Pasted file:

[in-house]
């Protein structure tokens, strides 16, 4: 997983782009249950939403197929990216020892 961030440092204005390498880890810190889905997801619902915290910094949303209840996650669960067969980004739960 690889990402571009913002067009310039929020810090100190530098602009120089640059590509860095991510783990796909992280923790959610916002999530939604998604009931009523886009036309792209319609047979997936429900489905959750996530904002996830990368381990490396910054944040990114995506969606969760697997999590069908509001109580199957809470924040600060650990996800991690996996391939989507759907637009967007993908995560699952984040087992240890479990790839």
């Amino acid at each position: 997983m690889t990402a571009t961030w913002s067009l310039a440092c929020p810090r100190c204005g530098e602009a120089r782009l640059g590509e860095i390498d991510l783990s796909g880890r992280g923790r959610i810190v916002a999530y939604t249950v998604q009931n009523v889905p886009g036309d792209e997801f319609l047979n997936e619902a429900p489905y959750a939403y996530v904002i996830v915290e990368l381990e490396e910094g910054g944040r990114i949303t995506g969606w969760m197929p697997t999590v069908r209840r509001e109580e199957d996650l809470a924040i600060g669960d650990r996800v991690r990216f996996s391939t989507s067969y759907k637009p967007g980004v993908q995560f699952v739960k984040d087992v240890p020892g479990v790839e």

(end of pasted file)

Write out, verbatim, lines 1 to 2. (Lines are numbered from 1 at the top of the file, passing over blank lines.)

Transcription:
[in-house]
């Protein structure tokens, strides 16, 4: 997983782009249950939403197929990216020892 961030440092204005390498880890810190889905997801619902915290910094949303209840996650669960067969980004739960 690889990402571009913002067009310039929020810090100190530098602009120089640059590509860095991510783990796909992280923790959610916002999530939604998604009931009523886009036309792209319609047979997936429900489905959750996530904002996830990368381990490396910054944040990114995506969606969760697997999590069908509001109580199957809470924040600060650990996800991690996996391939989507759907637009967007993908995560699952984040087992240890479990790839």